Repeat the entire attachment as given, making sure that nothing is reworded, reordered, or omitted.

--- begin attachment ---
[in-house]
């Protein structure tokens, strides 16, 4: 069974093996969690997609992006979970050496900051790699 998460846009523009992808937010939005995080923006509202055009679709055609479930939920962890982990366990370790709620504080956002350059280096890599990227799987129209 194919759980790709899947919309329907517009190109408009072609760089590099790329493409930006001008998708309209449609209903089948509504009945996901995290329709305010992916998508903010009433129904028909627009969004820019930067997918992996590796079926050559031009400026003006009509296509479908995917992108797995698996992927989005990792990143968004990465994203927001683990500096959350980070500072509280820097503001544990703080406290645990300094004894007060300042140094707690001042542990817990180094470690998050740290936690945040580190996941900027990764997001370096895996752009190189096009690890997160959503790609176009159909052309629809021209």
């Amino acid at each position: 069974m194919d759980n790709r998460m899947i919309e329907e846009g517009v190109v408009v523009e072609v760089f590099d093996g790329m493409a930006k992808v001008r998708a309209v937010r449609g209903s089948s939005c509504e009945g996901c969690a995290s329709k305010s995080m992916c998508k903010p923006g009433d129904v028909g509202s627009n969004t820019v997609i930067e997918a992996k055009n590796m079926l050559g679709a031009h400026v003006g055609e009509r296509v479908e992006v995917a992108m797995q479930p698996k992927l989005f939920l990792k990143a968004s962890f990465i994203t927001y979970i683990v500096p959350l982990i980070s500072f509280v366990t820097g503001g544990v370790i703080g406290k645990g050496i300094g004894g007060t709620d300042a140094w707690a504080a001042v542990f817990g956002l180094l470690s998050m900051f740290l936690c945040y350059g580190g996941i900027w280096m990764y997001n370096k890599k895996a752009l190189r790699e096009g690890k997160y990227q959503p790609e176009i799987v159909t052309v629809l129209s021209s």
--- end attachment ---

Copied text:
[in-house]
């Protein structure tokens, strides 16, 4: 069974093996969690997609992006979970050496900051790699 998460846009523009992808937010939005995080923006509202055009679709055609479930939920962890982990366990370790709620504080956002350059280096890599990227799987129209 194919759980790709899947919309329907517009190109408009072609760089590099790329493409930006001008998708309209449609209903089948509504009945996901995290329709305010992916998508903010009433129904028909627009969004820019930067997918992996590796079926050559031009400026003006009509296509479908995917992108797995698996992927989005990792990143968004990465994203927001683990500096959350980070500072509280820097503001544990703080406290645990300094004894007060300042140094707690001042542990817990180094470690998050740290936690945040580190996941900027990764997001370096895996752009190189096009690890997160959503790609176009159909052309629809021209």
């Amino acid at each position: 069974m194919d759980n790709r998460m899947i919309e329907e846009g517009v190109v408009v523009e072609v760089f590099d093996g790329m493409a930006k992808v001008r998708a309209v937010r449609g209903s089948s939005c509504e009945g996901c969690a995290s329709k305010s995080m992916c998508k903010p923006g009433d129904v028909g509202s627009n969004t820019v997609i930067e997918a992996k055009n590796m079926l050559g679709a031009h400026v003006g055609e009509r296509v479908e992006v995917a992108m797995q479930p698996k992927l989005f939920l990792k990143a968004s962890f990465i994203t927001y979970i683990v500096p959350l982990i980070s500072f509280v366990t820097g503001g544990v370790i703080g406290k645990g050496i300094g004894g007060t709620d300042a140094w707690a504080a001042v542990f817990g956002l180094l470690s998050m900051f740290l936690c945040y350059g580190g996941i900027w280096m990764y997001n370096k890599k895996a752009l190189r790699e096009g690890k997160y990227q959503p790609e176009i799987v159909t052309v629809l129209s021209s």